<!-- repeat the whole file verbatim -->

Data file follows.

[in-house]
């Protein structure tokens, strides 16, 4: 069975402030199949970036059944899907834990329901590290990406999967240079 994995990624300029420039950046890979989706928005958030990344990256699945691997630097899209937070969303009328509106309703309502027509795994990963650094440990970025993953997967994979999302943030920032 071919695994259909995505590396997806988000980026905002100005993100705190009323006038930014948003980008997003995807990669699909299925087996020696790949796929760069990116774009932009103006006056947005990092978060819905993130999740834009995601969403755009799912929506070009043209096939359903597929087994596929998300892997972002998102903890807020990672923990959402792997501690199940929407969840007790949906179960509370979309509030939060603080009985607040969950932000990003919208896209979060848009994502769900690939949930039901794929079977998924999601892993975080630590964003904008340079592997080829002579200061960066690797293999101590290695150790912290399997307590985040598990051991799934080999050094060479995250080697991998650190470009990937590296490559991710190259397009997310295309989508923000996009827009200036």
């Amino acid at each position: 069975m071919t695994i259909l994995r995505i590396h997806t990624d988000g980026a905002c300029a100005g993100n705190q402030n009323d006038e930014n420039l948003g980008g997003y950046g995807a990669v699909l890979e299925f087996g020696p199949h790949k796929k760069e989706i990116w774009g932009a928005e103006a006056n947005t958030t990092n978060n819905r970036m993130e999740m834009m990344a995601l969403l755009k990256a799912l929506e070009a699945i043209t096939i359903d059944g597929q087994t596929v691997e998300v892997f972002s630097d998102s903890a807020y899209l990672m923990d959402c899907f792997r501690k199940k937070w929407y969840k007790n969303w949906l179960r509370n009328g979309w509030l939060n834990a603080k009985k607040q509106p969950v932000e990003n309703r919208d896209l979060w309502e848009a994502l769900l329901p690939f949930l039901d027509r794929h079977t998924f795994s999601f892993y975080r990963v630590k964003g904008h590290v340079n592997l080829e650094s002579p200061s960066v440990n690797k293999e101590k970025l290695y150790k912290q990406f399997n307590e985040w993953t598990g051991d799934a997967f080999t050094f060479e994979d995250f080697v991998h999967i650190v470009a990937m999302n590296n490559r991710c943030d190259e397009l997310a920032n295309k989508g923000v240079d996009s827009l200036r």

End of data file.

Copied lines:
[in-house]
């Protein structure tokens, strides 16, 4: 069975402030199949970036059944899907834990329901590290990406999967240079 994995990624300029420039950046890979989706928005958030990344990256699945691997630097899209937070969303009328509106309703309502027509795994990963650094440990970025993953997967994979999302943030920032 071919695994259909995505590396997806988000980026905002100005993100705190009323006038930014948003980008997003995807990669699909299925087996020696790949796929760069990116774009932009103006006056947005990092978060819905993130999740834009995601969403755009799912929506070009043209096939359903597929087994596929998300892997972002998102903890807020990672923990959402792997501690199940929407969840007790949906179960509370979309509030939060603080009985607040969950932000990003919208896209979060848009994502769900690939949930039901794929079977998924999601892993975080630590964003904008340079592997080829002579200061960066690797293999101590290695150790912290399997307590985040598990051991799934080999050094060479995250080697991998650190470009990937590296490559991710190259397009997310295309989508923000996009827009200036």
């Amino acid at each position: 069975m071919t695994i259909l994995r995505i590396h997806t990624d988000g980026a905002c300029a100005g993100n705190q402030n009323d006038e930014n420039l948003g980008g997003y950046g995807a990669v699909l890979e299925f087996g020696p199949h790949k796929k760069e989706i990116w774009g932009a928005e103006a006056n947005t958030t990092n978060n819905r970036m993130e999740m834009m990344a995601l969403l755009k990256a799912l929506e070009a699945i043209t096939i359903d059944g597929q087994t596929v691997e998300v892997f972002s630097d998102s903890a807020y899209l990672m923990d959402c899907f792997r501690k199940k937070w929407y969840k007790n969303w949906l179960r509370n009328g979309w509030l939060n834990a603080k009985k607040q509106p969950v932000e990003n309703r919208d896209l979060w309502e848009a994502l769900l329901p690939f949930l039901d027509r794929h079977t998924f795994s999601f892993y975080r990963v630590k964003g904008h590290v340079n592997l080829e650094s002579p200061s960066v440990n690797k293999e101590k970025l290695y150790k912290q990406f399997n307590e985040w993953t598990g051991d799934a997967f080999t050094f060479e994979d995250f080697v991998h999967i650190v470009a990937m999302n590296n490559r991710c943030d190259e397009l997310a920032n295309k989508g923000v240079d996009s827009l200036r």